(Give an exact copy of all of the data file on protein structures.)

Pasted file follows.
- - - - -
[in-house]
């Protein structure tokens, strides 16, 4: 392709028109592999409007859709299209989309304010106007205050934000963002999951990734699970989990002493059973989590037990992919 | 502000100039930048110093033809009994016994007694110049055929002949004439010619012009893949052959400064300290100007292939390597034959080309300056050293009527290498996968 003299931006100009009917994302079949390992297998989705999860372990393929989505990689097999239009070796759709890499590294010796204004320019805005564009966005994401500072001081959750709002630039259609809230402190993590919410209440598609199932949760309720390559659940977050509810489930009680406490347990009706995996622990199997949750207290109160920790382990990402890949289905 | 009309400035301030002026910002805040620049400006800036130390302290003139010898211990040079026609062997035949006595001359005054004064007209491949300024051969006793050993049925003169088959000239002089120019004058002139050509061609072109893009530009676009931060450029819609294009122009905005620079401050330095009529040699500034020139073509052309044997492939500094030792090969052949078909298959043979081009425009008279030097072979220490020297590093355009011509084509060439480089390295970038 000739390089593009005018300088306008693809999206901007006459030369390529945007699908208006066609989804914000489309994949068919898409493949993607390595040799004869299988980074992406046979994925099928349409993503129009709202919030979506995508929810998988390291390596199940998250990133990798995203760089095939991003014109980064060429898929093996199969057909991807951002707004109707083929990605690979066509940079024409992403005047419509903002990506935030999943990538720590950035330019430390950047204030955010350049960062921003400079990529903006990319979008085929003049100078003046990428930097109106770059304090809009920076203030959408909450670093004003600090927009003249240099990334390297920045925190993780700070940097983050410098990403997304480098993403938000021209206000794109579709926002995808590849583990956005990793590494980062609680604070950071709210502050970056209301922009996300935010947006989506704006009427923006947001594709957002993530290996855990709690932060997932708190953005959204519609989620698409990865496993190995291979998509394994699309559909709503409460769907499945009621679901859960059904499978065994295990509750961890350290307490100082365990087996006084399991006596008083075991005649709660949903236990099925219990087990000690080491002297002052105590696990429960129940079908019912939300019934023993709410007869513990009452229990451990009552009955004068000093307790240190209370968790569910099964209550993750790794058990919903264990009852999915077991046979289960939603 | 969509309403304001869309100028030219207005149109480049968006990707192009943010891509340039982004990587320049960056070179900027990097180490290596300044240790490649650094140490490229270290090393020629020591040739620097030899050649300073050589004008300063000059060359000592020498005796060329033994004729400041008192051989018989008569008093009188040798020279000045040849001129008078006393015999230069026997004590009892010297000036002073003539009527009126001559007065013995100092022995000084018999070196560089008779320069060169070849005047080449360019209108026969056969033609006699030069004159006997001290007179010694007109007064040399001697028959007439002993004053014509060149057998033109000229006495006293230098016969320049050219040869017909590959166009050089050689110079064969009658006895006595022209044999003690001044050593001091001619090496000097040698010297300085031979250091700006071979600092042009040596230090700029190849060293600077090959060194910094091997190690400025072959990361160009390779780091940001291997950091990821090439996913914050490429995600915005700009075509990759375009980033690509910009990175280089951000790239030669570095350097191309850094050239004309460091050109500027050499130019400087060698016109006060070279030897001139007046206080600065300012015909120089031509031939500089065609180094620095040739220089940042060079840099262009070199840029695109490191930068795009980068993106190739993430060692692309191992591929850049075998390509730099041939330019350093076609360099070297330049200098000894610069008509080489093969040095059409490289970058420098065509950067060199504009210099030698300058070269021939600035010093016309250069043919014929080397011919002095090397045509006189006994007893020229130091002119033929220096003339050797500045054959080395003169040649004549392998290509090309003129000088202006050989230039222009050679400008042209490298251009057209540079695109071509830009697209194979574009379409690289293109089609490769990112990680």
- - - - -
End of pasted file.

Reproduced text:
[in-house]
């Protein structure tokens, strides 16, 4: 392709028109592999409007859709299209989309304010106007205050934000963002999951990734699970989990002493059973989590037990992919 | 502000100039930048110093033809009994016994007694110049055929002949004439010619012009893949052959400064300290100007292939390597034959080309300056050293009527290498996968 003299931006100009009917994302079949390992297998989705999860372990393929989505990689097999239009070796759709890499590294010796204004320019805005564009966005994401500072001081959750709002630039259609809230402190993590919410209440598609199932949760309720390559659940977050509810489930009680406490347990009706995996622990199997949750207290109160920790382990990402890949289905 | 009309400035301030002026910002805040620049400006800036130390302290003139010898211990040079026609062997035949006595001359005054004064007209491949300024051969006793050993049925003169088959000239002089120019004058002139050509061609072109893009530009676009931060450029819609294009122009905005620079401050330095009529040699500034020139073509052309044997492939500094030792090969052949078909298959043979081009425009008279030097072979220490020297590093355009011509084509060439480089390295970038 000739390089593009005018300088306008693809999206901007006459030369390529945007699908208006066609989804914000489309994949068919898409493949993607390595040799004869299988980074992406046979994925099928349409993503129009709202919030979506995508929810998988390291390596199940998250990133990798995203760089095939991003014109980064060429898929093996199969057909991807951002707004109707083929990605690979066509940079024409992403005047419509903002990506935030999943990538720590950035330019430390950047204030955010350049960062921003400079990529903006990319979008085929003049100078003046990428930097109106770059304090809009920076203030959408909450670093004003600090927009003249240099990334390297920045925190993780700070940097983050410098990403997304480098993403938000021209206000794109579709926002995808590849583990956005990793590494980062609680604070950071709210502050970056209301922009996300935010947006989506704006009427923006947001594709957002993530290996855990709690932060997932708190953005959204519609989620698409990865496993190995291979998509394994699309559909709503409460769907499945009621679901859960059904499978065994295990509750961890350290307490100082365990087996006084399991006596008083075991005649709660949903236990099925219990087990000690080491002297002052105590696990429960129940079908019912939300019934023993709410007869513990009452229990451990009552009955004068000093307790240190209370968790569910099964209550993750790794058990919903264990009852999915077991046979289960939603 | 969509309403304001869309100028030219207005149109480049968006990707192009943010891509340039982004990587320049960056070179900027990097180490290596300044240790490649650094140490490229270290090393020629020591040739620097030899050649300073050589004008300063000059060359000592020498005796060329033994004729400041008192051989018989008569008093009188040798020279000045040849001129008078006393015999230069026997004590009892010297000036002073003539009527009126001559007065013995100092022995000084018999070196560089008779320069060169070849005047080449360019209108026969056969033609006699030069004159006997001290007179010694007109007064040399001697028959007439002993004053014509060149057998033109000229006495006293230098016969320049050219040869017909590959166009050089050689110079064969009658006895006595022209044999003690001044050593001091001619090496000097040698010297300085031979250091700006071979600092042009040596230090700029190849060293600077090959060194910094091997190690400025072959990361160009390779780091940001291997950091990821090439996913914050490429995600915005700009075509990759375009980033690509910009990175280089951000790239030669570095350097191309850094050239004309460091050109500027050499130019400087060698016109006060070279030897001139007046206080600065300012015909120089031509031939500089065609180094620095040739220089940042060079840099262009070199840029695109490191930068795009980068993106190739993430060692692309191992591929850049075998390509730099041939330019350093076609360099070297330049200098000894610069008509080489093969040095059409490289970058420098065509950067060199504009210099030698300058070269021939600035010093016309250069043919014929080397011919002095090397045509006189006994007893020229130091002119033929220096003339050797500045054959080395003169040649004549392998290509090309003129000088202006050989230039222009050679400008042209490298251009057209540079695109071509830009697209194979574009379409690289293109089609490769990112990680």